Within the last five years, the HE sector has started taking a more responsible approach to managing its environmental performance. This has been driven not only by the growing student environmental movement and groups such as the EAUC, but by the realisation that going green can generate considerable cost savings and further benefits, such as lower insurance costs and reputation. There now exists a significant, and growing, number of leading universities and colleges who are making genuine progress towards reducing their environmental impacts and creating a body of best practice that can help guide the transformation of the sector as a whole. Those who are not reducing their overall environmental impacts risk looking outmoded. Those who are leading the way are little different from other HE institutions across the UK in terms of their operations and facilities. What differ are their institutional approach and, crucially, the level of commitment shown by their senior management. For this reason many stakeholders, including People & Planet, remain optimistic about the potential for high environmental performance becoming the norm across the HE sector. Furthermore we believe the sector has the potential to become a model of best practice for environmental performance improvement across many sectors.

What is high environmental performance...and how universities can achieve it?

At its most simple, achieving high environmental performance means assessing all the environmental impacts of an institution, whether as a formal audit or simple checklist, and then drawing up and implementing plans to progressively reduce these impacts. Although priorities will differ among institutions according to significance, such plans should involve setting significant, time-bound targets to:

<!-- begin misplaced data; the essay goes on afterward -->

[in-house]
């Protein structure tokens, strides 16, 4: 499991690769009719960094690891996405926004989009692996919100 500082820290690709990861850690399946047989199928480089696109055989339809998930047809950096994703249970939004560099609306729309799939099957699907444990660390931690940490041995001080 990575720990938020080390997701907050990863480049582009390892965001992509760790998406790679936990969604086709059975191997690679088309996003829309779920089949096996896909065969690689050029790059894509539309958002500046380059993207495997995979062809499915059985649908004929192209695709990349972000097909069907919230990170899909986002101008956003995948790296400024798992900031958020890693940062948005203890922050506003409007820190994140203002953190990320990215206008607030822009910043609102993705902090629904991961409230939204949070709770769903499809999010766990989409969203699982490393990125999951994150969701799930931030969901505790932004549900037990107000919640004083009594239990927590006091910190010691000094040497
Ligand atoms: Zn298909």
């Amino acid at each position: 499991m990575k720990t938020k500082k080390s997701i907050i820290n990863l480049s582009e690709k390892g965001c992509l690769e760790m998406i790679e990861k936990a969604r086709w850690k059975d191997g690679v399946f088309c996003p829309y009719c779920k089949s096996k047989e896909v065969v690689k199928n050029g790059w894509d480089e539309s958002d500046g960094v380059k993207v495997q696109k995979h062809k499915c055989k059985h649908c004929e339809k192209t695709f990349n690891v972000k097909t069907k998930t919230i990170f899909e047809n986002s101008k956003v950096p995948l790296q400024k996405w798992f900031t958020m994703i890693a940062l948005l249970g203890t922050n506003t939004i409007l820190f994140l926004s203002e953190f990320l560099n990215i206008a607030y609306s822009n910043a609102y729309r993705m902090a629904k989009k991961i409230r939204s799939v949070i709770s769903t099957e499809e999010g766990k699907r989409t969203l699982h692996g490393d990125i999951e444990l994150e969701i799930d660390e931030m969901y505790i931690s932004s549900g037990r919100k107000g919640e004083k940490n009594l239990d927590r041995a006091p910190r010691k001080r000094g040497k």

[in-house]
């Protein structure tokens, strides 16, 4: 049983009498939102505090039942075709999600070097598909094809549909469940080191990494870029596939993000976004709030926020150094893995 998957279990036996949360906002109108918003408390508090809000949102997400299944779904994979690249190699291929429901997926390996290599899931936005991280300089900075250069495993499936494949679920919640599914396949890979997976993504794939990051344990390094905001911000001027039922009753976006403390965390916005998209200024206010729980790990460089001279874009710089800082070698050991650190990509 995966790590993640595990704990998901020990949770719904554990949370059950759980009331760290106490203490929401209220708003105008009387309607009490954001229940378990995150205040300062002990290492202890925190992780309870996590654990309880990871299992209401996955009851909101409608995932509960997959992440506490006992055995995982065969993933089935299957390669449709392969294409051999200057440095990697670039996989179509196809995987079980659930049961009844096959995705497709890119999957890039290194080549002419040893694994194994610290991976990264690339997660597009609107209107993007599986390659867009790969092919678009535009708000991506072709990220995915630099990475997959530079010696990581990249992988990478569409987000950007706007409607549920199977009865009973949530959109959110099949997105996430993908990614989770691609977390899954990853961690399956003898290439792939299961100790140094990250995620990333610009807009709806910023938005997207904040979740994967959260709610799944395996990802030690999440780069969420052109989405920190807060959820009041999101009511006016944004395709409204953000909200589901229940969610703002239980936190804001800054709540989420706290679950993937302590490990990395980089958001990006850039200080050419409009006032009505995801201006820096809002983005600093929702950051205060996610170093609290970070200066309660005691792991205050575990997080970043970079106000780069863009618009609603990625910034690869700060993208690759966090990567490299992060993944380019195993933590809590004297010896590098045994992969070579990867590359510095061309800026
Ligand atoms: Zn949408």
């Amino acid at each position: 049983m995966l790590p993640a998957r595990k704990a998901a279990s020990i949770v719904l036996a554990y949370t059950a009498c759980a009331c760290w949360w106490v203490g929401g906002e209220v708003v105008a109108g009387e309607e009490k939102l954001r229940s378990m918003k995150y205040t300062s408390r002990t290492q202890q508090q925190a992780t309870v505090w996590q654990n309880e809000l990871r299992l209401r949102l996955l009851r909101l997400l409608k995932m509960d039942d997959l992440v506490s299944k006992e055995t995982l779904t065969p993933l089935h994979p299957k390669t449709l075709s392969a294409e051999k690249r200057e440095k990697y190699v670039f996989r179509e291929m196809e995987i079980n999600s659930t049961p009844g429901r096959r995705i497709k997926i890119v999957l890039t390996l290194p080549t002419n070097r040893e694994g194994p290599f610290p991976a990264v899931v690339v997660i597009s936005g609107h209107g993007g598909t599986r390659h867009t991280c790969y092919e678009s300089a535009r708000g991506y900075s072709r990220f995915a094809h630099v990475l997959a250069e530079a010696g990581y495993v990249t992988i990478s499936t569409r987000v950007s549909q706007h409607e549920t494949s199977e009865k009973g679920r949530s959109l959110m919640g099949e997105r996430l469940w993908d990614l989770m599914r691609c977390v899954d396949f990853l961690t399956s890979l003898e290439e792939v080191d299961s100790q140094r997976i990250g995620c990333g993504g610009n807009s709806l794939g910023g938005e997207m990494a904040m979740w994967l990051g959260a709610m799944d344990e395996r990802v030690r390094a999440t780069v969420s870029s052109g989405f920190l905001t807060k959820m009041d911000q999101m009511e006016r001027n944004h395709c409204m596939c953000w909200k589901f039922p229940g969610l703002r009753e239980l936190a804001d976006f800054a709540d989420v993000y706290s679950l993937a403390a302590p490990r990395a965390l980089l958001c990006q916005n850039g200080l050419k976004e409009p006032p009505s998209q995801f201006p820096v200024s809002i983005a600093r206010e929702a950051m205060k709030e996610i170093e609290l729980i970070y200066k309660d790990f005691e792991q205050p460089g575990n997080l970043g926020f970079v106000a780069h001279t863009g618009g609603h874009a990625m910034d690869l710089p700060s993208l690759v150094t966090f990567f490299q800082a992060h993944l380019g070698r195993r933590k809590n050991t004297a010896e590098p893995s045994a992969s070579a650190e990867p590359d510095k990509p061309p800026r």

• Reduce energy use and related emissions of greenhouse gases
  • Reduce water use
  • Reduce land filled waste whilst increasing recycling rates
  • Purchase environmentally friendly products and services
  • Eliminate unnecessary consumption
  • Promote green transport options
  • Improve local biodiversity
  • Implement a certified environmental management system

-e.g. ISO14001, EcoCampus, EMAS and energy-efficiency accreditation

The central tenet of good environmental performance is the systematic monitoring and reduction of the overall environmental impacts of the institution. HE institutions often believe they can fulfil their environmental responsibilities just by taking one or two specific steps, such as by setting up a recycling scheme. However this piecemeal approach ignores the institution's overall environmental impact. This may worsen as impacts increase in other, more significant areas. Only a systematic approach that reduces overall impact can be seen as high environmental performance. Once the environmental impacts of an institution have been assessed, and targets for their reduction agreed, there are a wide range of specific actions that can be taken to achieve these targets. These commonly include: